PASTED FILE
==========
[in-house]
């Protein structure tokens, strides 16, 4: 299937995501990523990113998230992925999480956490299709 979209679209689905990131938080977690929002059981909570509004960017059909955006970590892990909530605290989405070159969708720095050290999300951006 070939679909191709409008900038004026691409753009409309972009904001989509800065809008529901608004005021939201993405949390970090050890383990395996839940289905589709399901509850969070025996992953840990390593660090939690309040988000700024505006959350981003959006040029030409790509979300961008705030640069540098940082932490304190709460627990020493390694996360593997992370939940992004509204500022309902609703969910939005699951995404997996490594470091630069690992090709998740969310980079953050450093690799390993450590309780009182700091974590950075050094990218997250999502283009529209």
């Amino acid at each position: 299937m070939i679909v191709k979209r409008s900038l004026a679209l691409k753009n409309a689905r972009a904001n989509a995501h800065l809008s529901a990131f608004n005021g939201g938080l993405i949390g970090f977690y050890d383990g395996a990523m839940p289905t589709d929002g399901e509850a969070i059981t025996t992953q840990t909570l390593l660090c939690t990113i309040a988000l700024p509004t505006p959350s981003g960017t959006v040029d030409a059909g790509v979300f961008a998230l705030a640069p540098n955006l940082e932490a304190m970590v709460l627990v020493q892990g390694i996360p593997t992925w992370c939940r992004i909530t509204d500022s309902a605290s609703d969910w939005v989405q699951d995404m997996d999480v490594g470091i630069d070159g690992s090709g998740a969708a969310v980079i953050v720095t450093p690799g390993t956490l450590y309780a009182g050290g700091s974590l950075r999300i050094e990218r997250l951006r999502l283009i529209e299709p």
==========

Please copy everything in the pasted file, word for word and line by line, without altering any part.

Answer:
[in-house]
């Protein structure tokens, strides 16, 4: 299937995501990523990113998230992925999480956490299709 979209679209689905990131938080977690929002059981909570509004960017059909955006970590892990909530605290989405070159969708720095050290999300951006 070939679909191709409008900038004026691409753009409309972009904001989509800065809008529901608004005021939201993405949390970090050890383990395996839940289905589709399901509850969070025996992953840990390593660090939690309040988000700024505006959350981003959006040029030409790509979300961008705030640069540098940082932490304190709460627990020493390694996360593997992370939940992004509204500022309902609703969910939005699951995404997996490594470091630069690992090709998740969310980079953050450093690799390993450590309780009182700091974590950075050094990218997250999502283009529209």
């Amino acid at each position: 299937m070939i679909v191709k979209r409008s900038l004026a679209l691409k753009n409309a689905r972009a904001n989509a995501h800065l809008s529901a990131f608004n005021g939201g938080l993405i949390g970090f977690y050890d383990g395996a990523m839940p289905t589709d929002g399901e509850a969070i059981t025996t992953q840990t909570l390593l660090c939690t990113i309040a988000l700024p509004t505006p959350s981003g960017t959006v040029d030409a059909g790509v979300f961008a998230l705030a640069p540098n955006l940082e932490a304190m970590v709460l627990v020493q892990g390694i996360p593997t992925w992370c939940r992004i909530t509204d500022s309902a605290s609703d969910w939005v989405q699951d995404m997996d999480v490594g470091i630069d070159g690992s090709g998740a969708a969310v980079i953050v720095t450093p690799g390993t956490l450590y309780a009182g050290g700091s974590l950075r999300i050094e990218r997250l951006r999502l283009i529209e299709p």